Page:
Netflix recently confirmed that its plans for global
domination expansion include South Africa, which it said it intends to serve by the end of 2016.
Understandably, this news was met with jubilation and dancing in the streets. Or as close to it as people can get on Twitter (and in the MyBroadband forums).
South Africans are being oppressed by underwhelming and/or overpriced pay TV and Netflix will deliver us!
Except Netflix is no saviour. It’s just a media company playing by the same rules as other media companies, but which offers a high-quality service while doing so.
US Netflix vs everywhere else
If you look at media coverage in countries where Netflix has launched (outside the United States), you’ll find quite a bit of negativity.
For example, when Netflix arrived in Canada and the United Kingdom during 2012 there were complaints its catalogues were much smaller than that of the US service.
There are still major discrepancies between the libraries, with some enthusiast blogs and other services counting that Netflix UK has over 3,000 movies and TV shows, while its US counterpart has over 8,000.
Similarly, news that Netflix will launch in Australia has not been met with much positivity either.
From conspiracies that the service was doing stricter enforcement of its geoblocking policies ahead of the launch, to pre-emptive complaints that Australians will be made to pay more for access to fewer titles than they could get before.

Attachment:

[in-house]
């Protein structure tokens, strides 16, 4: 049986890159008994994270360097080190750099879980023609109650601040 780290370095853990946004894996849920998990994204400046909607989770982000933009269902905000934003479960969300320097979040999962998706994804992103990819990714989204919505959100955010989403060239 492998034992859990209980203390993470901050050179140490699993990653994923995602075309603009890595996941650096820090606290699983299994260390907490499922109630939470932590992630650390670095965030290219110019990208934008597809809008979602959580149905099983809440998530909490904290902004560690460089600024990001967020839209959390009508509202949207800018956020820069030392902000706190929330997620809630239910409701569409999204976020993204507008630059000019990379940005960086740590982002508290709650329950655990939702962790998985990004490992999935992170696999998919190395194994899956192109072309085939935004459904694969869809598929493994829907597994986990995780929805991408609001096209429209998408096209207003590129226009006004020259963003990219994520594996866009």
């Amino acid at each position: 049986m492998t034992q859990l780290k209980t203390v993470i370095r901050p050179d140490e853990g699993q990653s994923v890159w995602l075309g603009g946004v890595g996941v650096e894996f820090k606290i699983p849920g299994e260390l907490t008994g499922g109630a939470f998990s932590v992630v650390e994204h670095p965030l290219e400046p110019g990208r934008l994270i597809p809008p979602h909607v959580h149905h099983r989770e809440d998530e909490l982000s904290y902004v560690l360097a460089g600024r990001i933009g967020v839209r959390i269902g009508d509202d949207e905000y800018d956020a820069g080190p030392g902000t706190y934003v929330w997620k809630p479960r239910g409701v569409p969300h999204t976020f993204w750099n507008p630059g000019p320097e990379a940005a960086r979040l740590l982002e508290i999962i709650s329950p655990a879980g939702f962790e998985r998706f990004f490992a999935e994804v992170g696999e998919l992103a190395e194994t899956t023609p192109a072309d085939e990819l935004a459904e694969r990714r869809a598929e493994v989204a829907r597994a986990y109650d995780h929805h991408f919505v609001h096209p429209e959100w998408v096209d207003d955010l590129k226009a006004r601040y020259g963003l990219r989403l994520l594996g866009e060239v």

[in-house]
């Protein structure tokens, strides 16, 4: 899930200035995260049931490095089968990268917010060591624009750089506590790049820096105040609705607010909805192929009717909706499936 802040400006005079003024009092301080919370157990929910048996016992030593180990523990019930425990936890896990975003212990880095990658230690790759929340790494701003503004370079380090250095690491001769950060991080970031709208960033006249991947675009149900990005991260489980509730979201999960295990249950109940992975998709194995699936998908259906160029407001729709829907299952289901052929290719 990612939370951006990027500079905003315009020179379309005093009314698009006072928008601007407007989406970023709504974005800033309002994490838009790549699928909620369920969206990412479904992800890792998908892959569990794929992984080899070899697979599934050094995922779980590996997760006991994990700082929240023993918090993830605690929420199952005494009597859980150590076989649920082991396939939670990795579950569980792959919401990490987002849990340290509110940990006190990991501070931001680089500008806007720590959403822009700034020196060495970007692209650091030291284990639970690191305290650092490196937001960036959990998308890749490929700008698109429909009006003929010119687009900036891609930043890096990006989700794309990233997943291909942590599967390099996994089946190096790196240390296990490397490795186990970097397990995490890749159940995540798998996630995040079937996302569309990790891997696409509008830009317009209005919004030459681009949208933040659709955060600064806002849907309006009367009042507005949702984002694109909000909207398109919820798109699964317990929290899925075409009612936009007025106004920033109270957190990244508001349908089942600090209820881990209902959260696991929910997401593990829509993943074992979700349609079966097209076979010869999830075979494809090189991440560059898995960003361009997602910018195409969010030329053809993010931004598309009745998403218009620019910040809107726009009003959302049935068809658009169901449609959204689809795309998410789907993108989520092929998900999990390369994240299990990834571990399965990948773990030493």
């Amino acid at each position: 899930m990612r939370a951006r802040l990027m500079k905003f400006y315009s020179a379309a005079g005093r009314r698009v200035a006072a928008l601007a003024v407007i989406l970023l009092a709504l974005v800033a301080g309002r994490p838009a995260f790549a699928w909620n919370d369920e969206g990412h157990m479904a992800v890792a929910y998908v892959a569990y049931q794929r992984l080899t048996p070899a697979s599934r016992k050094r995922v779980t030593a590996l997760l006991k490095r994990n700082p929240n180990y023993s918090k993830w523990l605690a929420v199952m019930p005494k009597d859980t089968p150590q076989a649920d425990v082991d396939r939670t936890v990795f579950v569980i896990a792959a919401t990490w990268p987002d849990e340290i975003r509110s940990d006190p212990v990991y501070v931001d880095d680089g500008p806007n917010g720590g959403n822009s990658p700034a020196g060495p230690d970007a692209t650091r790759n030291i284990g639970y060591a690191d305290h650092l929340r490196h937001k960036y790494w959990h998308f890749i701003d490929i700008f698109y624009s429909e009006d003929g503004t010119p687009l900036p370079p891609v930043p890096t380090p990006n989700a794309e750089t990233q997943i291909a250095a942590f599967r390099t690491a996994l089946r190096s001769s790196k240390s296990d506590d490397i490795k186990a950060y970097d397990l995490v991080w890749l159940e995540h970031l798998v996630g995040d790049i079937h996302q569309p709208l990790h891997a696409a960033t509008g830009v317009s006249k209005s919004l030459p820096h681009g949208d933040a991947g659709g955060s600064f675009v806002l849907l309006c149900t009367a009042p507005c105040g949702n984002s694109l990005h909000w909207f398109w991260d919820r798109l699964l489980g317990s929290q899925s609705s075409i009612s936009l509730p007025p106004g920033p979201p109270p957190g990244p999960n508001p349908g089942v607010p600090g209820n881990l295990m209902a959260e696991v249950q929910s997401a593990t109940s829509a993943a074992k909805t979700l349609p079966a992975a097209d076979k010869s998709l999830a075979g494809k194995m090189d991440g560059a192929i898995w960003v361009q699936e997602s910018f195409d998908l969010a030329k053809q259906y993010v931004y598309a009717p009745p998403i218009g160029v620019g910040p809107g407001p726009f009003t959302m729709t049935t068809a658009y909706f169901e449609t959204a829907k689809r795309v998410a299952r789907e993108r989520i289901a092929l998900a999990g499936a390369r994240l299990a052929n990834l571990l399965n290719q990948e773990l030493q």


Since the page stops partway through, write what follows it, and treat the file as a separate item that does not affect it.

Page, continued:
Regional licensing: how it works
The reason for the difference in Netflix library sizes from one country to the next, according to video on demand (VOD) industry insiders in South Africa, is because of the way content licensing works.
Unlike normal broadcast TV, there is no regional exclusivity on VOD content, but the rights to offer video content on-demand are still sold per region (with a few exceptions) and are quite pricey.
This means that even though Netflix has the rights to offer a show or movie to its US subscribers, it often has to pay for the rights to stream that same content to a different region.
There are exceptions, and Netflix referred to them in its latest earnings briefing with shareholders while discussing its plans for China:
“We’ll learn a great deal if we can successfully operate a small service in China centred on our original and other globally-licensed content,” CEO Reed Hastings and CFO David Wells said in a letter to shareholders.
“Small service” is the key phrase in the quote above. Globally-licensed content is the exception that proves the rule.
Add to this that subscription VOD services currently lack live sports and typically offer much older content than broadcasters, and Netflix South Africa may not be the cure-all for the pay TV woes so many have complained about.
That doesn’t mean it’s not a good service or that it won’t have a compelling offering when it launches in South Africa, but expecting a local VOD offering — even if it is Netflix — to be comparable in library size to US services is sadly not realistic.